When Mursal Hedayat's mum fled Afghanistan in 1994 during the Afghan Civil War, she was a qualified engineer with a decade of experience in her field and spoke four languages fluently. Travelling overland to London, she didn't realise that she'd spend the next decade working in a string of low skilled jobs, or unemployed, in one of the world's most developed economies.
Her qualifications had become meaningless, she couldn’t afford to re-qualify and she became trapped. Her story is anything but unique with hundreds of talented refugees facing a bleak future as their confidence and aspirations fade. This summer, a social enterprise set up by Hedayat (pictured) to help others like her mum get skilled work, picked up the coveted AbilityNet Tech4Good Award 2017 for outstanding community impact.
The venture - Chatterbox - trains and employs refugees to be language and culture tutors for individuals and organisations. The refugees come from many diverse areas of work, but include architects, dentists and pharmacists from places such as Syria, Iran and and Congo. It means they can have more hope, feel respected for their skills and have a better chance of being able to support themselves in the UK.
Community Impact Award - AbilityNet Tech4Good 2017
A year after setting up, the team is thrilled by the recognition given by the AbilityNet Tech4Good Award for Community Impact. "It gave us a really good confidence boost to win such a well known award and some good attention too," says Hedayat.
Currently, 60 refugees are employed to teach, either via online video call, or face-to-face in schools, offices and universities, mainly in London. The number has doubled from 30 in the past couple of months. Most of the refugees employed have been to university and/ or worked as teachers in their own countries, but roles are open to anyone with refugee status who is capable of doing the job. The tutors work around eight to 10 hours a week earning the London Living Wage of £9.75 an hour.
Chatterbox is building up a variety of clients, which include SOAS (School for the study of Africa, Asia and Middle East) University in London and the Red Cross. "Students can learn a plethora of interesting languages, from Arabic, Persian, Korean, Swahili and French to Hindi and Turkish. Tutors and their students can also learn more about each other's cultures and countries," says Hedayat.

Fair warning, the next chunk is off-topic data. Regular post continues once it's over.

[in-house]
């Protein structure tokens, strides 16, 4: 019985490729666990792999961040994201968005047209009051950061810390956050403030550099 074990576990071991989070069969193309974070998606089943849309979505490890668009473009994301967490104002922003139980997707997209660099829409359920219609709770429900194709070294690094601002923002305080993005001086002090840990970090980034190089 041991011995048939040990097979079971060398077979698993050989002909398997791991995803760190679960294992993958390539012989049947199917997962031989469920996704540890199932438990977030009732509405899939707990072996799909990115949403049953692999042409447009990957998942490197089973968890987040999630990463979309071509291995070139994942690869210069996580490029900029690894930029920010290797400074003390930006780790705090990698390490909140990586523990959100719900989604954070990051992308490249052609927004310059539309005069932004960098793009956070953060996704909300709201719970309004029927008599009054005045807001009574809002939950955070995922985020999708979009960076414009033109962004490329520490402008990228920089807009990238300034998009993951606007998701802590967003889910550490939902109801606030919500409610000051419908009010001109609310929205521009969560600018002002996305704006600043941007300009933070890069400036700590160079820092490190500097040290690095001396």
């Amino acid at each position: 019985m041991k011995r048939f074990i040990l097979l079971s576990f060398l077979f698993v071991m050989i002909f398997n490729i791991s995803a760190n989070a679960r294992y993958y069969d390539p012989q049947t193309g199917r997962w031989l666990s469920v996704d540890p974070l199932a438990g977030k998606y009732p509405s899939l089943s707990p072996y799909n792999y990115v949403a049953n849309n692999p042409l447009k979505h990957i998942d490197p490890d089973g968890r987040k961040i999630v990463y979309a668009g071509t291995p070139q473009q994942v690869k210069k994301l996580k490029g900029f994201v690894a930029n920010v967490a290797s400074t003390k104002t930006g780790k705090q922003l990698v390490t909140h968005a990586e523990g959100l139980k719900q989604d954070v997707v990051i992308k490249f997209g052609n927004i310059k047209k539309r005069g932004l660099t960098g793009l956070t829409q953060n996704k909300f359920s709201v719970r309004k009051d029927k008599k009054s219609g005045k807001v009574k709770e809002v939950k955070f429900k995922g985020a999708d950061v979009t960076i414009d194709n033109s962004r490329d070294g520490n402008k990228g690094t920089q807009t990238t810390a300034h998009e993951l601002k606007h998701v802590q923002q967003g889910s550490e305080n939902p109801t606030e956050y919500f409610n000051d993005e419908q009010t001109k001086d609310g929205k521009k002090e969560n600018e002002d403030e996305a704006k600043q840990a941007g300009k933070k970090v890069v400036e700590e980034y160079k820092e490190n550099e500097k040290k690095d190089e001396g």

"We've also recently started working with primary and secondary skills to provide taster sessions in these languages to entice them into language learning. With business clients, the interest is in provide language lessons for staff personal development, life long learning or just for something fun to do at lunchtime."
Superstar volunteer developers
A lot of the communication, bookings, scheduling and invoicing for Chatterbox is done using an evolving online platform. “We have a group of superstar developers who currently give up their Saturday mornings to help build calendars and chat tools and lots of other exciting things for us,” says the entrepreneur.
We're currently moving from an off-the-shelf calendar, and creating a dashboard for tutors to track performance and invoice us . We’d love to hear from any others who want to use their skills for social good and volunteer in our team, she adds.
Last month Chatterbox received more than 100 job applications from refugees and is keen to keep expanding to support those coming to Britain who need hope and the chance of a positive future. There is plenty of room for growth and the organisation, which has been supported with grants from NESTA, Bethnal Green Ventures, UnLtd and others, looks set to continue to attract interest and support. "The good news is we are increasingly taken on bigger clients," offers Hedayat.
- AbilityNet Tech4Good awards, run in association with BT, are an annual event celebrating technology being used for social good.
Read more about the awards